Dark And Moody Portraits: Caravaggio And Beyond At The National Gallery
Caravaggio confessed to murder, was sentenced to prison, escaped from prison and was found dead on a beach — most probably murdered.
He wasn't even 40 by the time he died, yet within that scandalous life he also created some spectacular paintings.
Beyond Caravaggio at The National Gallery looks at his work and the artists he inspired. Caravaggio was such an inspiration to many of the artists that followed him, he even has a movement named after himself, Caravaggism.
Only six of Caravaggio's works are on display here but over 70% of the paintings in this exhibition were thought to be by Caravaggio at some point in time. It goes to show how many tried to imitate his mastery of light and shadow.
Supper at Emmaus flaunts such mastery: one side of Christ's face is lit, the other is in shadow. Similarly, Caravaggio's painting of Judas betraying Christ with a kiss oozes with dramatic tension.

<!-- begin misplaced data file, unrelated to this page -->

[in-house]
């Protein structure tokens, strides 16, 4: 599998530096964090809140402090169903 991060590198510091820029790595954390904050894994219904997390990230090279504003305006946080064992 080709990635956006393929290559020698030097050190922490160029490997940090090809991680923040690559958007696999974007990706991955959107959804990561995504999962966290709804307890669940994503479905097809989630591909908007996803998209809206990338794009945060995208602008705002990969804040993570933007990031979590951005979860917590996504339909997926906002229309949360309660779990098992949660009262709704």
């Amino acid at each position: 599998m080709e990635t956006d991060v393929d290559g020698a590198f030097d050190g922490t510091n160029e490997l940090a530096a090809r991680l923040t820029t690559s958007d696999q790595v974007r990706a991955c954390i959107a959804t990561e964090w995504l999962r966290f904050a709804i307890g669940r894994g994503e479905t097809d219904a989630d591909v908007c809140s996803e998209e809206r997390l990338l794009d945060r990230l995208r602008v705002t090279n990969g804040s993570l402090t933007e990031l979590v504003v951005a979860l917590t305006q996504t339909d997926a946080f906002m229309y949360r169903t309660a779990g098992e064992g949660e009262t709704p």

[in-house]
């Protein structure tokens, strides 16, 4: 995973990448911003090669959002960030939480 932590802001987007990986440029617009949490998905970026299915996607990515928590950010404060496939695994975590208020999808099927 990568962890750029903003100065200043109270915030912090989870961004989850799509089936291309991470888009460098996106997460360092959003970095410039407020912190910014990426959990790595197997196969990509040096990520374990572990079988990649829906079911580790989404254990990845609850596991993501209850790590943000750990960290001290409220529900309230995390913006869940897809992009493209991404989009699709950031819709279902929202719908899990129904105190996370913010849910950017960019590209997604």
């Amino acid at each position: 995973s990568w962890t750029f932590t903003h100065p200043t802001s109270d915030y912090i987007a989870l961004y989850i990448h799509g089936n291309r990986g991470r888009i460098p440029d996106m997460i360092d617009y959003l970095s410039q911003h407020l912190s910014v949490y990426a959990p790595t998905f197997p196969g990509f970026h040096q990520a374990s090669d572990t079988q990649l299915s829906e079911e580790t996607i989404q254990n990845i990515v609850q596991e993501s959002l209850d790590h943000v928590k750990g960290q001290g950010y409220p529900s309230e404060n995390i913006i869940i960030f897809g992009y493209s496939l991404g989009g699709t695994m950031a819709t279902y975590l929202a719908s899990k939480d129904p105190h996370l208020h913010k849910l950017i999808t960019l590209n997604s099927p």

Other painters on display here such as Grammatica and Riminaldi try to emulate Caravaggio's style but their paintings never feel natural, even though they're clearly accomplished artists. Still, these paintings do serve the purpose of showing how Caravaggio was one of a kind.
One of the successes in this exhibition is the female painter Artemisia Gentileschi, her boyish David posed with his sword held high over a prone Goliath is packed with energy.
Battistelo also captured something of Caravaggio with his beautifully-lit sleeping Cupid.
Some of the Dutch painters that followed took Caravaggio's use of lighting further, using candlelight to create even more dramatic lighting on faces.
It's only fitting that the show ends on yet another fantastic Caravaggio painting — this one of John the Baptist. He's in a red cloak, young and athletic — a confident and striking painting, which contrasts the one of him with his head lopped off.
Beyond Caravaggio reminds us just how skilled this painter was, and how he inspired countless artists that followed.
Beyond Caravaggio is on at The National Gallery until 15 January 2017. Tickets are £16 for adults, concessions available.
Last Updated 12 October 2016